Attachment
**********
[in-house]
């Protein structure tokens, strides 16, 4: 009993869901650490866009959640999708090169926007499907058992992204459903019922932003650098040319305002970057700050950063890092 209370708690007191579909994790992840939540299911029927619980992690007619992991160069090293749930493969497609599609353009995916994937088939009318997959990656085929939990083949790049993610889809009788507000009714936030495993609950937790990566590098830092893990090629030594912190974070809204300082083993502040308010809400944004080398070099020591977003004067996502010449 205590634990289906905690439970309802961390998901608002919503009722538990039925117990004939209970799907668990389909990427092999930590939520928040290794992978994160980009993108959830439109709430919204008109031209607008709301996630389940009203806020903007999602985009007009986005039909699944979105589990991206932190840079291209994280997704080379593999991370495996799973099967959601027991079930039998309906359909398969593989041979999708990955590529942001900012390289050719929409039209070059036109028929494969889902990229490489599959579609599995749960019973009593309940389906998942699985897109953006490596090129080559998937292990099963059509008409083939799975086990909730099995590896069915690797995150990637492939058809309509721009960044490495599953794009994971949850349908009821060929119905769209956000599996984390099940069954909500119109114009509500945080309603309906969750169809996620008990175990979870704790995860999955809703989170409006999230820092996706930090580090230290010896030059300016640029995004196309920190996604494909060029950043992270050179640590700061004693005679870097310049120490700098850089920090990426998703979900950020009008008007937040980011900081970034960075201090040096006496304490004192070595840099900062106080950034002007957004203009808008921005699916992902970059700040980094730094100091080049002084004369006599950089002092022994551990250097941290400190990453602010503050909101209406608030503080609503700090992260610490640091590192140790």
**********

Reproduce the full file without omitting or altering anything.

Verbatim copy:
[in-house]
């Protein structure tokens, strides 16, 4: 009993869901650490866009959640999708090169926007499907058992992204459903019922932003650098040319305002970057700050950063890092 209370708690007191579909994790992840939540299911029927619980992690007619992991160069090293749930493969497609599609353009995916994937088939009318997959990656085929939990083949790049993610889809009788507000009714936030495993609950937790990566590098830092893990090629030594912190974070809204300082083993502040308010809400944004080398070099020591977003004067996502010449 205590634990289906905690439970309802961390998901608002919503009722538990039925117990004939209970799907668990389909990427092999930590939520928040290794992978994160980009993108959830439109709430919204008109031209607008709301996630389940009203806020903007999602985009007009986005039909699944979105589990991206932190840079291209994280997704080379593999991370495996799973099967959601027991079930039998309906359909398969593989041979999708990955590529942001900012390289050719929409039209070059036109028929494969889902990229490489599959579609599995749960019973009593309940389906998942699985897109953006490596090129080559998937292990099963059509008409083939799975086990909730099995590896069915690797995150990637492939058809309509721009960044490495599953794009994971949850349908009821060929119905769209956000599996984390099940069954909500119109114009509500945080309603309906969750169809996620008990175990979870704790995860999955809703989170409006999230820092996706930090580090230290010896030059300016640029995004196309920190996604494909060029950043992270050179640590700061004693005679870097310049120490700098850089920090990426998703979900950020009008008007937040980011900081970034960075201090040096006496304490004192070595840099900062106080950034002007957004203009808008921005699916992902970059700040980094730094100091080049002084004369006599950089002092022994551990250097941290400190990453602010503050909101209406608030503080609503700090992260610490640091590192140790």